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Norman Mailer: Quick-Change Artist | SpringerLink
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New Hardcover Quantity Available: Mediaoutlet Springfield, VA, U. Although he has produced his fair share of great books, the many duds are magnified by his keen sense of expectation. Too often they come saddled with advance hype as his definitive masterpiece, only to drop stillborn onto the birthing floor, defeated by the scale of Mailer's ambition.
He thought "Harlot's Ghost," his vast, 1,page novel of the CIA, seven years in the writing, would be his big one.
It wasn't. Mailer blames this on bad timing; in , when the book came out, the Cold War was out of fashion.
Norman Mailer Quick Change Artist
Instead, the book that many now consider the landmark of its era is his "An American Dream" , a proto-"American Psycho" in which Mailer's protagonist, Stephen Rojack, doubles as the novel's antagonist, at once sympathetic and despicable. Likewise, Mailer entertained high hopes for "Ancient Evenings," a sprawling epic set in the Egypt of Ramses, which took even longer to write than "Harlot's Ghost. Even today it has a remarkable urgency and topicality that will surely outlive most of Mailer's novels. One reason for the discrepancy is that while Mailer is a master of language he is rarely a master of plot.
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In "The Spooky Art" he makes a virtue of the fact, arguing that plot constricts the writer. In fact, his books work best when the plot is provided by historical events, as with "The Executioner's Song," in which his hyperattentive eye for detail has the vigor of his best fiction, without the flaws of the worst. He called it a "true life novel," and his refusal to judge his subject gives it a depth and integrity all the more powerful for what it seems to say about American life. You can feel Mailer's sympathy for his characters throughout, but it's a severe sympathy that never skates over Gilmore's faults.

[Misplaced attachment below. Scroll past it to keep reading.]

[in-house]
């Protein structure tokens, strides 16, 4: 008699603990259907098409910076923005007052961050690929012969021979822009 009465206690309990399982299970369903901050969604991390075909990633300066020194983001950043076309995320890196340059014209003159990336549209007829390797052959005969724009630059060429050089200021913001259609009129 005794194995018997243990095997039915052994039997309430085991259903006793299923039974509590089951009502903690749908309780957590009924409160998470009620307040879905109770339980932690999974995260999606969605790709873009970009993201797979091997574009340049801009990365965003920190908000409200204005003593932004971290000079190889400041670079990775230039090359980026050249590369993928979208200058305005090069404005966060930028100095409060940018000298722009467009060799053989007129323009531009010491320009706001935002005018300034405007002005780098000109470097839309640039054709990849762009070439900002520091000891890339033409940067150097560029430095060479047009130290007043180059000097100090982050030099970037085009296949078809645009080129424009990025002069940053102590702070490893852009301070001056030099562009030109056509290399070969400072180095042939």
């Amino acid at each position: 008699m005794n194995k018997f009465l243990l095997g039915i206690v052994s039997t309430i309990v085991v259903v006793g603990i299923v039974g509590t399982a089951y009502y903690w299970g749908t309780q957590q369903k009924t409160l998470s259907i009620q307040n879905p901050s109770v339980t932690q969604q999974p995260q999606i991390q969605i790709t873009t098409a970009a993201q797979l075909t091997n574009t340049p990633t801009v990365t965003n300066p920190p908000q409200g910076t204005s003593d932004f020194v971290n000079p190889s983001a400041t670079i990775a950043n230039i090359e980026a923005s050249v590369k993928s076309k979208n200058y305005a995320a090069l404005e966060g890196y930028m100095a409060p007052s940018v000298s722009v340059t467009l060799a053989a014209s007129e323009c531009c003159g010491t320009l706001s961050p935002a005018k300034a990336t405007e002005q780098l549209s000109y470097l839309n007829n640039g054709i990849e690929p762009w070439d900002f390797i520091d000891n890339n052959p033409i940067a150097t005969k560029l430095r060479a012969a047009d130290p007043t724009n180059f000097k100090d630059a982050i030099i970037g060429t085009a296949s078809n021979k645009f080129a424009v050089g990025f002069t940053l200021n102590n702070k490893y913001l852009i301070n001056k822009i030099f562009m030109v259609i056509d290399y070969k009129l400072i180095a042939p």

Mailer was well-equipped to write about violence; as a writer the metaphor he seems to reach for most often is that of the boxer, and his novels have a tendency to romanticize violence as a reflection of male virility. There are contradictions.
- The History of Finland (The Greenwood Histories of the Modern Nations).
- Collection: Norman Mailer Collection | HOLLIS for Archival Discovery.
- Bad astronomy: misconceptions and misuses revealed, from astrology to the moon landing hoax.
Mailer is always creating homosexual characters and in the case of his Picasso biography, inventing homosexual encounters and when not in Brooklyn, he makes his home in the gay summer resort of Provincetown, Mass. If there is a juicier irony, I'd like to know what it is.
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Even his old sparring partner, Gore Vidal, is now a friend and sourpuss-in-arms -- literature's Grumpy Old Men, reminiscing, according to Mailer, "in mutually sour fashion over the various pirates, cut-throats, racketeers, assassins, pimps, rape artists and general finks we had encountered in our separate travels. Although not even Mailer would be so presumptuous, you get the feeling that he identifies most with Tolstoy, whose books, he notes approvingly, "carried to us an image of a huge landscape peopled with figures who changed the landscape.
Contemporary literature is his blind spot; Jonathan Franzen, Michael Chabon and Alice Sebold, among others, have revived the "spooky" art of the literary bestseller, but Mailer is too preoccupied with himself to have noticed. While he concedes, for example, that "Franzen writes superbly well sentence for sentence," Mailer is "not happy with the achievement